Evidence for a compulsive-like behavior in rats exposed to alternate access to highly preferred palatable food

Authors

  • Clara Rossetti,

    1. Center for Psychiatric Neuroscience, Department of Psychiatry, Lausanne University Hospital, Switzerland
    2. Division of Child and Adolescent Psychiatry, Department of Psychiatry, Lausanne University Hospital, Switzerland
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  • Giuseppe Spena,

    1. Center for Psychiatric Neuroscience, Department of Psychiatry, Lausanne University Hospital, Switzerland
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  • Olivier Halfon,

    1. Division of Child and Adolescent Psychiatry, Department of Psychiatry, Lausanne University Hospital, Switzerland
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  • Benjamin Boutrel

    Corresponding author
    1. Center for Psychiatric Neuroscience, Department of Psychiatry, Lausanne University Hospital, Switzerland
    2. Division of Child and Adolescent Psychiatry, Department of Psychiatry, Lausanne University Hospital, Switzerland
    • Correspondence to: Benjamin Boutrel, Laboratory on the Neurobiology of Addictive Disorders, Center for Psychiatric Neuroscience, Department of Psychiatry, Lausanne University Hospital, Site de Cery, CH-1008 Prilly, Switzerland. E-mail: benjamin.boutrel@chuv.ch

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Abstract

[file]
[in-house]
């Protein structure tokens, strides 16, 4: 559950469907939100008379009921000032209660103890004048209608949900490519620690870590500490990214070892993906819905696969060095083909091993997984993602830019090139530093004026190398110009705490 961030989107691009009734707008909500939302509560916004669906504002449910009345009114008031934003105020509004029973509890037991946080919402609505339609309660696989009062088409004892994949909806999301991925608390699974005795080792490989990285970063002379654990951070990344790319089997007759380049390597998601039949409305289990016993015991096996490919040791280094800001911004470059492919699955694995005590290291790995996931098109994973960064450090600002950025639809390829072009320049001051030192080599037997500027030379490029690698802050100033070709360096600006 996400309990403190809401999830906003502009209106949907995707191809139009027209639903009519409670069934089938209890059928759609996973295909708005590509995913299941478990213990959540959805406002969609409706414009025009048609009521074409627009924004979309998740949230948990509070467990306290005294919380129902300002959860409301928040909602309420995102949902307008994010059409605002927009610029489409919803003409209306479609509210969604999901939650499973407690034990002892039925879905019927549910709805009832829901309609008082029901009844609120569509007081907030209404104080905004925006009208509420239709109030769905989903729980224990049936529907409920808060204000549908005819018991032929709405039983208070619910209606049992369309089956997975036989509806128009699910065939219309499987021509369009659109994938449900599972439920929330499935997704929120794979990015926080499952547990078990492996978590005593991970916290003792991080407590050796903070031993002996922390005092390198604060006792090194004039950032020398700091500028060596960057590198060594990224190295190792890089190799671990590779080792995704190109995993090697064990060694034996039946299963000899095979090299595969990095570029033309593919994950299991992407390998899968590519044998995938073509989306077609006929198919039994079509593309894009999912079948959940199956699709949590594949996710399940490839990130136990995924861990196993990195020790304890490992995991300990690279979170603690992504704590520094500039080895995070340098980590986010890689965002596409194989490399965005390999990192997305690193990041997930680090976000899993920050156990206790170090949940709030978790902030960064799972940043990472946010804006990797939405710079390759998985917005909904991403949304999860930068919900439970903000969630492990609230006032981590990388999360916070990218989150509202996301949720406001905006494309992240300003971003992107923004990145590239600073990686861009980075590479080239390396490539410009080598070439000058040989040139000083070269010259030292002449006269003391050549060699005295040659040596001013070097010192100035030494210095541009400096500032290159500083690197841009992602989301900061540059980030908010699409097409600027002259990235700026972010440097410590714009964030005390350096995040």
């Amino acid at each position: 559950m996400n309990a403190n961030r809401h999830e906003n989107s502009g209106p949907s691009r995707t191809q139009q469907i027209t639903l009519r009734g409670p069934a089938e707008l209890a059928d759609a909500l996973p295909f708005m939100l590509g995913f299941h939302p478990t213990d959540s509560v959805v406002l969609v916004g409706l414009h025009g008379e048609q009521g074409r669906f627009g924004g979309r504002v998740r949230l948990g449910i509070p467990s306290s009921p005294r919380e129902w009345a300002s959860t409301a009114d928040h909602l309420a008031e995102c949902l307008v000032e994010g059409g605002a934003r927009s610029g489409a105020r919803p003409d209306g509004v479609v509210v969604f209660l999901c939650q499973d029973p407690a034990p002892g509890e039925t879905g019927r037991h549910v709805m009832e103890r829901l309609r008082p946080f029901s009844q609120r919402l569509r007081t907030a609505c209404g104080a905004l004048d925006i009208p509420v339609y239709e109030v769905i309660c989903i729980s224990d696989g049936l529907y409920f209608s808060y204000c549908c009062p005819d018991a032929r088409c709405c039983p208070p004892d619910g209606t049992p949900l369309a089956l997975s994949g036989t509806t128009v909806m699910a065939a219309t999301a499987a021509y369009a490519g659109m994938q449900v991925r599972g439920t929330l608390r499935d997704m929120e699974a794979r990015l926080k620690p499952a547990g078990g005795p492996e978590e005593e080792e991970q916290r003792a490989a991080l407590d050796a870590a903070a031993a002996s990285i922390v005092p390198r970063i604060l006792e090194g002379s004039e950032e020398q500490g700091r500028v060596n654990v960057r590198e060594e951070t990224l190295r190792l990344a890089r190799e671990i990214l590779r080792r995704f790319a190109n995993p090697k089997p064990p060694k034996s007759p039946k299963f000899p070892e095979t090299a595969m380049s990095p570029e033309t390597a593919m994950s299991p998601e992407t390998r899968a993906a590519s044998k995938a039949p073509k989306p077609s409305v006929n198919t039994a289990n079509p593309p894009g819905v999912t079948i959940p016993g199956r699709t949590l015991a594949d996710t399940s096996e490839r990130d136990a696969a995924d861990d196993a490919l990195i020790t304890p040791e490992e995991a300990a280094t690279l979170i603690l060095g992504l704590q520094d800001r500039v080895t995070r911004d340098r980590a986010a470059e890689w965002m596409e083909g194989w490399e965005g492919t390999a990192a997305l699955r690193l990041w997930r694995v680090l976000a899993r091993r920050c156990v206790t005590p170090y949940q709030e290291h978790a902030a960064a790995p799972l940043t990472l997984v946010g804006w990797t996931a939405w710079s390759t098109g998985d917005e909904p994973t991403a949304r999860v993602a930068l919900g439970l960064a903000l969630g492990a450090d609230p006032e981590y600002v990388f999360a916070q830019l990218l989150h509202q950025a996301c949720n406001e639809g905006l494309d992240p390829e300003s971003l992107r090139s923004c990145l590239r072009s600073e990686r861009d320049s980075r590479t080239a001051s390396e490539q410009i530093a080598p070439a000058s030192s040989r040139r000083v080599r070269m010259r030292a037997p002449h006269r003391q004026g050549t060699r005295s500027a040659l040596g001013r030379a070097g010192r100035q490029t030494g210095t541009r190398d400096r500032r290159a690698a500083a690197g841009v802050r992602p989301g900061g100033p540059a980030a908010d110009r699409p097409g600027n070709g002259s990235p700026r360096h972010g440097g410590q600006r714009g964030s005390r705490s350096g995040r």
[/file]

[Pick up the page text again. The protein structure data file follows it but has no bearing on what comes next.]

Converging evidence suggests that recurrent excessive calorie restriction causes binge eating by promoting behavioral disinhibition and overeating. This interpretation suggests that cognitive adaptations may surpass physiological regulations of metabolic needs after recurrent cycles of dieting and binging. Intermittent access to palatable food has long been studied in rats, but the consequences of such diet cycling procedures on the cognitive control of food seeking remain unclear. Female Wistar rats were divided in two groups matched for food intake and body weight. One group received standard chow pellets 7 days/week, whereas the second group was given chow pellets for 5 days and palatable food for 2 days over seven consecutive weeks. Rats were also trained for operant conditioning. Intermittent access to palatable food elicited binging behavior and reduced intake of normal food. Rats with intermittent access to palatable food failed to exhibit anxiety-like behaviors in the elevated plus maze, but displayed reduced locomotor activity in the open field and developed a blunted corticosterone response following an acute stress across the diet procedure. Trained under a progressive ratio schedule, both groups exhibited the same motivation for sweetened food pellets. However, in contrast to controls, rats with a history of dieting and binging exhibited a persistent compulsive-like behavior when access to preferred pellets was paired with mild electrical foot shock punishments. These results highlight the intricate development of anxiety-like disorders and cognitive deficits leading to a loss of control over preferred food intake after repetitive cycles of intermittent access to palatable food.

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